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Election fraud in South America

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Even if one cannot do a lot against election fraud, there are still a lot of ways to oblige the government to adopt clear and impartial electoral rules, writes Constant C.

Keiko Fujimori on the campaign trail - Photograph: Arthur Ide
Keiko Fujimori on the campaign trail – Photograph: Arthur Ide

On different occasions, I had the opportunity to work in South America. The first time was in Peru, in 2011. The second was in Mexico, in mid-2012. On both these occasions, I arrived when presidential elections were going to be held. And I realised then how long the path towards a ‘clean democracy’ was.

In Peru, many scandals emerged before and after the election took place. They had to elect their president, and the two political favourites were Humala Ollanta, a former army officer responsible for the ‘andahuaylaso’ ( i.e. the “coup d’état of Andahuaylas”, an Andes town), which was aborted in 2000, and Keiko Fujimori, the daughter of the former dictator of the country, Alberto Fujimori. Her father took power democratically in 1990 and turned his country into a dictatorship, which ended in 2000.

During the campaign, corruption was frequent and spread to all levels of Peruvian society – from the media to the consumer, from the political elite to the working class. All means were used to gain votes such as giving kitchen utensils to poorer communities with the logo of the party they must vote for.

As in every election, the poor are the most affected by electoral fraud. Since they have an interest in this corruption they will not refuse or protest, as the political parties give them what they cannot afford to buy for their day-to-day life.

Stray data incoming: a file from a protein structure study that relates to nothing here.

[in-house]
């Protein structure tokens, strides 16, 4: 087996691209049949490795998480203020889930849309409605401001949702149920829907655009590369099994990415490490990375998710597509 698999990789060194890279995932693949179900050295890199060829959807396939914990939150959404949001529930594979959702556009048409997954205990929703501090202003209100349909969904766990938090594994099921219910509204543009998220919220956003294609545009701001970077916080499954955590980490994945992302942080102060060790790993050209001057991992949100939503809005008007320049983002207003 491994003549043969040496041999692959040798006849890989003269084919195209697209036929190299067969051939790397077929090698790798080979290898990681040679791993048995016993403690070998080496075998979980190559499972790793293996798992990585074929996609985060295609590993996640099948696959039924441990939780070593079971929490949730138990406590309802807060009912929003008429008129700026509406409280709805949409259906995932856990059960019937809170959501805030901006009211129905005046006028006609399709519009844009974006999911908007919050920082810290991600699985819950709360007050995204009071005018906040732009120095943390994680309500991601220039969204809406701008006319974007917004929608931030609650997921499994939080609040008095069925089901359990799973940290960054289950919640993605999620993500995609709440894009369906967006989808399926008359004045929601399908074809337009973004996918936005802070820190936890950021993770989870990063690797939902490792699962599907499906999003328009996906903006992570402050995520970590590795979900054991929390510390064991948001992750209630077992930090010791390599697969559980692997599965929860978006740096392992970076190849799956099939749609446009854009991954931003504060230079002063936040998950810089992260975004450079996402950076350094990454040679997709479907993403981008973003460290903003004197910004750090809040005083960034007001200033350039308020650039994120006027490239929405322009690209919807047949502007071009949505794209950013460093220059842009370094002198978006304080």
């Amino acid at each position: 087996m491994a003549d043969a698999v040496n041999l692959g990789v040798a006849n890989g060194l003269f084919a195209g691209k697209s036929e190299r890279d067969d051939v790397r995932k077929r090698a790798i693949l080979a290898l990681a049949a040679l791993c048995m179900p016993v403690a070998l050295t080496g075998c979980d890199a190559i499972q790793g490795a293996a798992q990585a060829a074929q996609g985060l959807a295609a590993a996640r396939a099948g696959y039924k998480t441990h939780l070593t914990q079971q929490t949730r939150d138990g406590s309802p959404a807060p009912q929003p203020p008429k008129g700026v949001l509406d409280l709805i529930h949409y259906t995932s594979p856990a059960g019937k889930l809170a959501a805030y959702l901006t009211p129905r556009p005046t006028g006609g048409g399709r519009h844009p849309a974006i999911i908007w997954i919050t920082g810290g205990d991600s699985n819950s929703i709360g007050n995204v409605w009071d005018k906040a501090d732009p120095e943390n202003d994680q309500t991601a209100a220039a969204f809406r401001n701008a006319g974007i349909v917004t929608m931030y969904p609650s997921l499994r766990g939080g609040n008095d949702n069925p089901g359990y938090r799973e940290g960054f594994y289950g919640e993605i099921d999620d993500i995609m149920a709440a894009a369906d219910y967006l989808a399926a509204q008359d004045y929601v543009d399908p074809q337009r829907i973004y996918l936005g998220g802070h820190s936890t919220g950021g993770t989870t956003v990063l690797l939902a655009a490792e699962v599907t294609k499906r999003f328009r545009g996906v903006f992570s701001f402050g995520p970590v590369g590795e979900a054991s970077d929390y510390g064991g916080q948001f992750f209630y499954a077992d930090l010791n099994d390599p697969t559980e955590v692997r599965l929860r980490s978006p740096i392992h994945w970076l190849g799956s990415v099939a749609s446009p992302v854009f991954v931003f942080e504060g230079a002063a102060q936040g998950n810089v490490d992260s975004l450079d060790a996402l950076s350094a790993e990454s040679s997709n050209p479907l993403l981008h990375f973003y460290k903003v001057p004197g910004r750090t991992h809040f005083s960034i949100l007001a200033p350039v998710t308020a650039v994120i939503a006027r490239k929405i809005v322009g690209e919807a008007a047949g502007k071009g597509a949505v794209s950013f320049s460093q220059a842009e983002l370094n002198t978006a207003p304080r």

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In Mexico, the situation was more or less similar. Corruption and bribery…but I have also seen something more.

I lived in a very remote place, in the south of the country, Chiapas, the cradle of the Zapatistas, an insurrectionist movement.

On the day of the election, walking around the city, I was surprised by the way they organised it. Election can be defined as a complex system of rules and operational measures. But I could not see it anywhere. It seemed as if the election was held without any rules, each bureau was different from the other. The vote took place in the street where some tables, voting booths and ballot boxes were set up. Everybody knew that there would be fraud, as in previous elections. In these conditions, democracy would have been undermined, as a free and fair vote is central to its existence.

But Mexicans reacted to the fraud – the first time the result was contested. This happened in 2006, when Andrés Manuel Lopez Obrador from the opposition party realised his election had been stolen by Felipe Calderon, from the governing Party, and called for a protest that paralysed Mexico D.F.

More recently, the ongoing movement named “Yo soy 132” (“I am 132”) showed how the people reacted. “I am 132”, the expression used in solidarity with the protest initiator, is a spontaneous social movement inspired by Occupy Wall Street, The Arab Spring and Madrid’s 15-M movement that calls for the democratisation of political life and free and fair elections.

Democracy is supposed to give voice to the people’s aspirations, through elections or through public expression. To live this kind of experience taught me that even if one cannot do a lot against election fraud, there are still a lot of ways to oblige the government to adopt clear and impartial electoral rules. Bersih appears to me as one of them.

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Constant C is an intrepid traveller currently based in Penang.

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